Make it big - how to make money from your million dollar idea
Make it Big. How to make money from your million-dollar idea by Alicia Beverley, Published by Allen & Unwin, RRP $35.00
Fifteen inventors share their secrets from the “eureka” moment, when a great idea is born but the real work is just beginning, to finding success against all odds. The foreword suggests, “inventions are newborn babies and Make it Big will become the inventor’s handbook which bridges the gap from inspiration to commercial acceptance”.
It does this in five sections – Be a successful inventor; Turn your idea into a winner; Protect your product idea; Get more money to commmercialise your idea; and Licensing versus self-manufacturing your idea.
Alicia Beverley began inventing in the early 1990s and draws on her own experiences. She describes the five top attributes shared by successful inventors as the ability to persevere; pace yourself and your money; conduct comprehensive research and development; network and create a circle of advisers; believe in yourself and your product but don’t be afraid to walk away.
Why do some inventions make it and others not? The fledging inventor is offered a plethora of practical advice including a checklist of top 10 attributes of successful inventions.
Paul Willet, an engineer who revolutionised the baking industry with two labour-saving devices, provides a 15 point “torture list” which every idea withstands before being taken further.
Warren Wilson, the creator of Better Blocks (a competitor to Lego), endorses the need to be positive and persistent to succeed in inventing, citing his own progress as an example.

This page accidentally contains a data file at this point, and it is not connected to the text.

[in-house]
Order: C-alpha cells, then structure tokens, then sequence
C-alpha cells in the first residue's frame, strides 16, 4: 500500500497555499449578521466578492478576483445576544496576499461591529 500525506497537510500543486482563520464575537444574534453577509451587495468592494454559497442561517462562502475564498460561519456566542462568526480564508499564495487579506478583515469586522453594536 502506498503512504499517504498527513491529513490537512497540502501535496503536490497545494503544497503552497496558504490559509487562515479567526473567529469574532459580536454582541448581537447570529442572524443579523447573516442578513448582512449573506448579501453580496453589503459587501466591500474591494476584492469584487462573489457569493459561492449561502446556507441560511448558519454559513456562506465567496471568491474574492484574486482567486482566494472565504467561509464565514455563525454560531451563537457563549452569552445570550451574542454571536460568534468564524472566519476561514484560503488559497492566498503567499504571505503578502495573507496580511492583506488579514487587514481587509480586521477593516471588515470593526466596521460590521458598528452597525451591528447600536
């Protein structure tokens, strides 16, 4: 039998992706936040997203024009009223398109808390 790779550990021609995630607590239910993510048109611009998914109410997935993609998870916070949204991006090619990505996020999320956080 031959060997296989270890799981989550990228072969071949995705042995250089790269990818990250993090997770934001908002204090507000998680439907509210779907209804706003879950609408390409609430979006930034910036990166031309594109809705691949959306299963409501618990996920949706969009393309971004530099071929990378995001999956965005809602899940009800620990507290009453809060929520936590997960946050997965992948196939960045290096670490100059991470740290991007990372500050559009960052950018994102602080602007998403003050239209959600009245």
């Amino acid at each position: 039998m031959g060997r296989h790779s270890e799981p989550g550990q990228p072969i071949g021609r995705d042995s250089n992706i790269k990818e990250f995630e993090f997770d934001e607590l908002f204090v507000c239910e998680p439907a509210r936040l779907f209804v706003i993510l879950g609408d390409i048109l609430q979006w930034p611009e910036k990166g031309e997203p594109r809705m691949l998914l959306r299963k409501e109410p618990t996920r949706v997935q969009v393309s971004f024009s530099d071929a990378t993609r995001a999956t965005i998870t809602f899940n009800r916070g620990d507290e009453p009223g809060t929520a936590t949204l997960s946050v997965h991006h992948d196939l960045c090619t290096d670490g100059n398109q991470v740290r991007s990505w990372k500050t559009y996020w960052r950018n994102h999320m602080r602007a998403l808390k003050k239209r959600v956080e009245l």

The author stresses the importance of research and development; she suggests making use of the internet, reading trade magazines, checking out the competition and constructing a consumer profile of the likely user of your product. Success is said to depend on commitment of time and effort.
This means a minimum commitment of a least ten hours a week while to progress financially she recommends an initial investment of $2000, though probably $5000 is essential. Depending on the product and circumstances, however, the amount could be $100,000 plus.
Make it Big provides inventors with direction for bringing the product to market and offers advice on when to do it on the cheap and when to bring in the experts.
The organisations the reader is directed to are Australian based, but a list of top websites has a mix of Australian and International sites.
The publication provides clear general guidelines which can also be followed by New Zealand inventors.
© 2008 L Donald
all rights reserved
Appeared in The National Business Review